Facebook is watching you
We've reached a critical juncture in the brief history of social networking service Facebook. As we've said many times before: once a company reaches a certain size and influence, a different set of rules apply. That applies, not just to regulatory authorities, but to its customers and partners.
Facebook wants to be much more than just a social homepage for everyone in the world; it wants to be the social foundation for every website too. In between writing stories today, we clicked on cricinfo.com (now owned by US sports broadcasting giant ESPN) to see how England were getting on at the start of their test match with Bangladesh.
On the cricinfo home page, there is a button pushing you to connect it with your facebook account in about as prominent a position as possible. Clicking on it suddenly seems to oblige you to share your Facebook friends with cricinfo and to allow it to automatically post content onto your Facebook page.
Our initial feeling was panic; that we were on the verge of handing over a bunch of control without fully understanding what the implications were. So we declined. Then, clicking through to the live scorecard for the match, the right hand side of the screen is over-run with Facebookery, including a live chat stream.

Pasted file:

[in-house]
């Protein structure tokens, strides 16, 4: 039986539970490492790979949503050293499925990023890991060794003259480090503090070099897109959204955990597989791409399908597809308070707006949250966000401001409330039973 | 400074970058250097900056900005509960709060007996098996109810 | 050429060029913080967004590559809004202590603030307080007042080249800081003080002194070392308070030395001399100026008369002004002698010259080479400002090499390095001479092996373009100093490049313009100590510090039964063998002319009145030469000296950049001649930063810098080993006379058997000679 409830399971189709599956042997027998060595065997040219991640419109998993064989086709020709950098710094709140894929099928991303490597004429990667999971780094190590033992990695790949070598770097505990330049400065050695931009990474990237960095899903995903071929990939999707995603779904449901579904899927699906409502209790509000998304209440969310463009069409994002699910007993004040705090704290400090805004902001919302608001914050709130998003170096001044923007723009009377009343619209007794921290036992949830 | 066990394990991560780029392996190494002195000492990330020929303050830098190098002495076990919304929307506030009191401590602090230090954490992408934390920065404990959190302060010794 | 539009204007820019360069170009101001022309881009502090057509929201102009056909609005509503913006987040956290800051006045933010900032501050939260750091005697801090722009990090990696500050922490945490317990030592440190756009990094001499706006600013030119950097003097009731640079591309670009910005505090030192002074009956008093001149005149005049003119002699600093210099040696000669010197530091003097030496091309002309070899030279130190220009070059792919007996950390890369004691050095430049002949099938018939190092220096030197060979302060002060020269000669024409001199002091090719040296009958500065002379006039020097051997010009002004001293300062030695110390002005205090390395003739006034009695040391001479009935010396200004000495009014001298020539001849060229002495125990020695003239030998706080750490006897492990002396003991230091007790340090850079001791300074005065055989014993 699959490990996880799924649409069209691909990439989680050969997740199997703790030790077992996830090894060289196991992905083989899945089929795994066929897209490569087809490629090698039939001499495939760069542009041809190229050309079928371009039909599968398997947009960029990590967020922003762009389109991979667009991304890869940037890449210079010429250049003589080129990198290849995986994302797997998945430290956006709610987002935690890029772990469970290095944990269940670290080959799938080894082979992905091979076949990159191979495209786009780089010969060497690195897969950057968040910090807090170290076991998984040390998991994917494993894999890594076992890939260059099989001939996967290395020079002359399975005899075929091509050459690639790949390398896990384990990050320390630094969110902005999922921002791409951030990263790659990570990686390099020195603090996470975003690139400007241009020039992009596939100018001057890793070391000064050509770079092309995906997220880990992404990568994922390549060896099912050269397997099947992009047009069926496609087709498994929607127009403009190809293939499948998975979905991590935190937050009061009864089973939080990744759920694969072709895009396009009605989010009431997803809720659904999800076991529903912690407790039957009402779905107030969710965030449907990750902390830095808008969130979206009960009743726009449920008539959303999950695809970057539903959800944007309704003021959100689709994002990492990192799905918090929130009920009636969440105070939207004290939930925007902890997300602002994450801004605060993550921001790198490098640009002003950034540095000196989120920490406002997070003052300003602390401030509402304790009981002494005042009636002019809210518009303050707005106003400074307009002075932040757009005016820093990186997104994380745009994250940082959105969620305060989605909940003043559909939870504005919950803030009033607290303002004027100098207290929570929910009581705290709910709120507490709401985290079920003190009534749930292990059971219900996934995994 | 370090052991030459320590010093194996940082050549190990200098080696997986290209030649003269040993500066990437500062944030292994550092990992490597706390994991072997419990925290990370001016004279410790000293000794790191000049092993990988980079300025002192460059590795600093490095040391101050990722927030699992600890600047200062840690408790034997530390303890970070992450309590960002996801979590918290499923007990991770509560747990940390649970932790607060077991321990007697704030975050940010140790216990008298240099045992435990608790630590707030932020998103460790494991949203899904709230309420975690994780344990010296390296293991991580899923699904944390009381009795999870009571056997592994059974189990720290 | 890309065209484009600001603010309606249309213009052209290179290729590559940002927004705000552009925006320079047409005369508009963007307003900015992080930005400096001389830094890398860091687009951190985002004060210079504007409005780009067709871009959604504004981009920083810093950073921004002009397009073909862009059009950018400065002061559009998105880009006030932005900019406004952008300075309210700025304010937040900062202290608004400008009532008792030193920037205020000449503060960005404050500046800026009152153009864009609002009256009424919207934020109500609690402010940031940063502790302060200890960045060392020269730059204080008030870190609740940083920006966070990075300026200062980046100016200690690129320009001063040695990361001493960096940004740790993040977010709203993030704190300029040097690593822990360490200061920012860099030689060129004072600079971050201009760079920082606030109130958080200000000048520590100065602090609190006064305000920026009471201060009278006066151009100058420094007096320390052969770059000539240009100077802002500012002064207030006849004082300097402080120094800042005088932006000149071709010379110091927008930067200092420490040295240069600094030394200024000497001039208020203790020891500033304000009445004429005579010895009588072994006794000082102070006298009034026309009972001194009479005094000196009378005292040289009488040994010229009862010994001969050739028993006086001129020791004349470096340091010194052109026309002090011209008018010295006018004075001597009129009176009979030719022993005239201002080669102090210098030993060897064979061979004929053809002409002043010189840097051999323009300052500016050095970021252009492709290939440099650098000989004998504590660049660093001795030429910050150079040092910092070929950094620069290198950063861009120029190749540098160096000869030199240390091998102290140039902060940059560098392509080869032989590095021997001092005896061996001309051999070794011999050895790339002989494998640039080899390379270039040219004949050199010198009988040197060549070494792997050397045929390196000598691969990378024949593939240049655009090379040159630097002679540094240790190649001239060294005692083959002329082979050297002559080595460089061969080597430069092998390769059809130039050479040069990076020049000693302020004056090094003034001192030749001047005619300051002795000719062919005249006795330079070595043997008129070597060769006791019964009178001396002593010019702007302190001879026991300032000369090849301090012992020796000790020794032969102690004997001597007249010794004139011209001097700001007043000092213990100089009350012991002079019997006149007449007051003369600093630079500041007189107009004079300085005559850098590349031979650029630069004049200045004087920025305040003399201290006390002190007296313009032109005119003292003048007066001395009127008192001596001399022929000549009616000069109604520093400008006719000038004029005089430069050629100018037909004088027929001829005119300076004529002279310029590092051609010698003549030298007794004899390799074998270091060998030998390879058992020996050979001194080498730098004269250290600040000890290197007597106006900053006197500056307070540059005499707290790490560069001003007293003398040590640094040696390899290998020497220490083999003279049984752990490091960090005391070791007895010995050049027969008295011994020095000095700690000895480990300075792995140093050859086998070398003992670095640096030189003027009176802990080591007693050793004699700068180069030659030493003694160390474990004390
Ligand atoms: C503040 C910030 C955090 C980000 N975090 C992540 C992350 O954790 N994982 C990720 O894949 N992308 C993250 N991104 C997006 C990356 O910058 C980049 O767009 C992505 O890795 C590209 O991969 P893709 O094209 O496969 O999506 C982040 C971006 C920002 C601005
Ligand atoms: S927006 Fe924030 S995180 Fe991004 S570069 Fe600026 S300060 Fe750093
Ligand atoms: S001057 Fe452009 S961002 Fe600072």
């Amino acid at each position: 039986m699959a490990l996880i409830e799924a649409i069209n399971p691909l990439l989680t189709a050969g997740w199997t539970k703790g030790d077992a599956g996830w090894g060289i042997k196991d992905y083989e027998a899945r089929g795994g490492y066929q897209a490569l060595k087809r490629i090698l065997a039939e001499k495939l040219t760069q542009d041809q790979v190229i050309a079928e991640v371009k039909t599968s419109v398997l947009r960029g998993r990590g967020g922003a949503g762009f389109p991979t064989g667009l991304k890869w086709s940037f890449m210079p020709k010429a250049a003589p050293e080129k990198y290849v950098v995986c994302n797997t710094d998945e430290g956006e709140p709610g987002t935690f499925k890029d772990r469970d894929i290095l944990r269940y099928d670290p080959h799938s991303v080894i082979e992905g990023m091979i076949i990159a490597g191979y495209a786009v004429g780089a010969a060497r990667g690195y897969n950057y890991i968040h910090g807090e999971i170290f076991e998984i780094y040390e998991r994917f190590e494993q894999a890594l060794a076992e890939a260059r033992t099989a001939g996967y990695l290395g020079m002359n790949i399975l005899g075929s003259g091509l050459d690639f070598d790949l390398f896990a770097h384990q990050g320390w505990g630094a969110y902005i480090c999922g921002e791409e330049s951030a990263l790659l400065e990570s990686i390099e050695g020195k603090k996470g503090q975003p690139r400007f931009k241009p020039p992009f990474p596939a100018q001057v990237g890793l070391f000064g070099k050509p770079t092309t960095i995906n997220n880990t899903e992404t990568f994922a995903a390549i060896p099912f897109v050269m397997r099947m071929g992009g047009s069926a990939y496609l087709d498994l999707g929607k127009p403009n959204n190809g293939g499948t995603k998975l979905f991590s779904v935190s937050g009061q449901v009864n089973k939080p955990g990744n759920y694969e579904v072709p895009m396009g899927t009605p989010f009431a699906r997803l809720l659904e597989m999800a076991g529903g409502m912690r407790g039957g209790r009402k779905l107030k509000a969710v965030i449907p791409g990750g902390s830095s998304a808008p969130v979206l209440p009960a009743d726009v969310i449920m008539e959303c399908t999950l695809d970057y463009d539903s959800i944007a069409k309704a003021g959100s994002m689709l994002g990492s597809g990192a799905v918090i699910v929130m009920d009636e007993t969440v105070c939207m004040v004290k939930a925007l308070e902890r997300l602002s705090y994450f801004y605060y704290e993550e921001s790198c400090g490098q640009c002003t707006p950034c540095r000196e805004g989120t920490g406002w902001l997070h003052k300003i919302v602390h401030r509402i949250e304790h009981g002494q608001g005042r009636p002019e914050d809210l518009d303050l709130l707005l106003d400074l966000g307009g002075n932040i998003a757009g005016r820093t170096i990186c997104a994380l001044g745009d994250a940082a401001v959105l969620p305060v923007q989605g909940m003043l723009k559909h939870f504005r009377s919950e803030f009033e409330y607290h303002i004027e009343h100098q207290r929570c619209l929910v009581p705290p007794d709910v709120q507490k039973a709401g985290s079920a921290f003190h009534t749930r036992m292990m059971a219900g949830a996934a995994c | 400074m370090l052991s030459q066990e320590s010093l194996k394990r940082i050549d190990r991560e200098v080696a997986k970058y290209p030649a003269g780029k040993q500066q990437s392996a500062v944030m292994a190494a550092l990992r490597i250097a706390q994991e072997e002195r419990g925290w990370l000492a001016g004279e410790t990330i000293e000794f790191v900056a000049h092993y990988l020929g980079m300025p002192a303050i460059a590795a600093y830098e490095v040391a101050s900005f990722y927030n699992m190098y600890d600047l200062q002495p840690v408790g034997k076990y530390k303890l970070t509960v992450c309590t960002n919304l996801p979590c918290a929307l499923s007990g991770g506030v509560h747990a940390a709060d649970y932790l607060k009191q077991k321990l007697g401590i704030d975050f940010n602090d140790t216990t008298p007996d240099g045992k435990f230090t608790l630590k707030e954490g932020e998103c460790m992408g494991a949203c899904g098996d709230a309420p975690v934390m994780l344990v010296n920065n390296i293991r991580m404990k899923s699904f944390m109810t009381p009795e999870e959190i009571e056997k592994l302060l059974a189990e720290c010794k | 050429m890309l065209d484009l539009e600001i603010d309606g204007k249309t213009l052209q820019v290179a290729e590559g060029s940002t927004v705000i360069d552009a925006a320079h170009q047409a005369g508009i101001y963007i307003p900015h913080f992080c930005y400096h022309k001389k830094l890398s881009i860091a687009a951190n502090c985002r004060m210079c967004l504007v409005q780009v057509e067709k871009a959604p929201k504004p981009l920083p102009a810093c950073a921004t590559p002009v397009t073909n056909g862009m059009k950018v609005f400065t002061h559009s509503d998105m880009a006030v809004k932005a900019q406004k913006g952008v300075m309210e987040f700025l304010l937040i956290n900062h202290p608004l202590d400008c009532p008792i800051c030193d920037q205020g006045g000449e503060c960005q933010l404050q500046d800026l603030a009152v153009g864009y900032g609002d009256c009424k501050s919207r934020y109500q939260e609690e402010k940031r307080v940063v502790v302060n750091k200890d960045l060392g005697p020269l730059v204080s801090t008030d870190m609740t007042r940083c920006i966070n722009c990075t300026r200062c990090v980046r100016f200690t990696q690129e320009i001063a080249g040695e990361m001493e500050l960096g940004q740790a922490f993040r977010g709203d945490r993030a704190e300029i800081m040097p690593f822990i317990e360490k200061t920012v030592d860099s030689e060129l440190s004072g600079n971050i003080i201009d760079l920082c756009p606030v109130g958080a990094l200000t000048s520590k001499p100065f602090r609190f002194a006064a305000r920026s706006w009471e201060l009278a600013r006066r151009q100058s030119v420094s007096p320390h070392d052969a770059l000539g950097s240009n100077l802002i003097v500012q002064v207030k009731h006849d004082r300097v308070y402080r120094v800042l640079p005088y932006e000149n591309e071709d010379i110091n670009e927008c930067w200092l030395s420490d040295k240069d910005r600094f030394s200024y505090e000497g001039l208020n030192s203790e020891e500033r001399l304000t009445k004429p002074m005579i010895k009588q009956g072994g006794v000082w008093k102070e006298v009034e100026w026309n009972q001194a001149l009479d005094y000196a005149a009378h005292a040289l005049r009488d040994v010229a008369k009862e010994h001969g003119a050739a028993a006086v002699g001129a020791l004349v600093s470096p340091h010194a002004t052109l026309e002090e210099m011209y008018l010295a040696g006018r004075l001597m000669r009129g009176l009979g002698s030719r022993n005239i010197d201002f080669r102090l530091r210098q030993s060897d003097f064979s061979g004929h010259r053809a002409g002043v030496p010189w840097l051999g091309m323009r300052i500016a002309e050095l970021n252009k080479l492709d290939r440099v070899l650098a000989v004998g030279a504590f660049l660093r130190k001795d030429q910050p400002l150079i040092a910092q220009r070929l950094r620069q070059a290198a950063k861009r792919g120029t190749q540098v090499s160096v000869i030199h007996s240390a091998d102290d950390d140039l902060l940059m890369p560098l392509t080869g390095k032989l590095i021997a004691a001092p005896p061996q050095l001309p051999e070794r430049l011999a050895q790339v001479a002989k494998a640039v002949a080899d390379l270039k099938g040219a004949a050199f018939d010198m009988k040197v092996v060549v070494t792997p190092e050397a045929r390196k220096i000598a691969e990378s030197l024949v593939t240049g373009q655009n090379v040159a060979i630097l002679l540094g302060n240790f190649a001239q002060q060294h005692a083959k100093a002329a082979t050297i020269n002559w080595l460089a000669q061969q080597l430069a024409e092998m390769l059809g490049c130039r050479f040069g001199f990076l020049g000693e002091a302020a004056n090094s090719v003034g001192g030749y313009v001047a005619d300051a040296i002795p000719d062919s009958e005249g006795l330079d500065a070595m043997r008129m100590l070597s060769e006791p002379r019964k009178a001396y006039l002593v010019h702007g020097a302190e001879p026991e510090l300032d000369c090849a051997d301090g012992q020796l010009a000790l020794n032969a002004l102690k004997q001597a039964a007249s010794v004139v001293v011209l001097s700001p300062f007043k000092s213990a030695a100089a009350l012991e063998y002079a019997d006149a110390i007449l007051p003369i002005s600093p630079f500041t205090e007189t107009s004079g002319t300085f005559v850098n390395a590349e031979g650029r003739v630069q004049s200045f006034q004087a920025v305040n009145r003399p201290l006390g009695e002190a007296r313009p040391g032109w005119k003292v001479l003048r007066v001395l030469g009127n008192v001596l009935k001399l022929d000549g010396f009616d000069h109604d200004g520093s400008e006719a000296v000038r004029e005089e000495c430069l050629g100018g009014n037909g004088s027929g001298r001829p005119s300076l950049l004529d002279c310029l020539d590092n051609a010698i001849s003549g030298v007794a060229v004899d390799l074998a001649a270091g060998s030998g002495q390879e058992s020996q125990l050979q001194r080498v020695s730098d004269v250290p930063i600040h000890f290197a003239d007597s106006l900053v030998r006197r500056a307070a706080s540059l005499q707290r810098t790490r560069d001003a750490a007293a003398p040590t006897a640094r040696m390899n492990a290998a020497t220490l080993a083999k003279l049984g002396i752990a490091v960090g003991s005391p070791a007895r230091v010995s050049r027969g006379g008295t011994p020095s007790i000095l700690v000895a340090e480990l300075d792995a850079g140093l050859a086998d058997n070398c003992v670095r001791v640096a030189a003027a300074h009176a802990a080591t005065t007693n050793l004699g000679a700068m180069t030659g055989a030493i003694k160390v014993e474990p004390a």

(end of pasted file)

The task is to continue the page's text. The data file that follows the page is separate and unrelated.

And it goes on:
We mention this as just one example of the growing ubiquity of Facebook and how we are being constantly urged to share our every online action with Facebook and, in turn, the rest of the world. While Facebook as just a page onto which you could spew stream-of-consciousness dribble to share with your friends if you so chose, it seemed innocuous. The direction it's evolving in, however, is ominous, bordering on Orwellian.
So, having commented on the hysteria of some responses to Facebook's opaque approach to privacy and end-user control, we must stress that we in no way underestimate the gravity of the situation. Nor, it seems, does Facebook, which has finally announced what it's calling simpler end-user controls.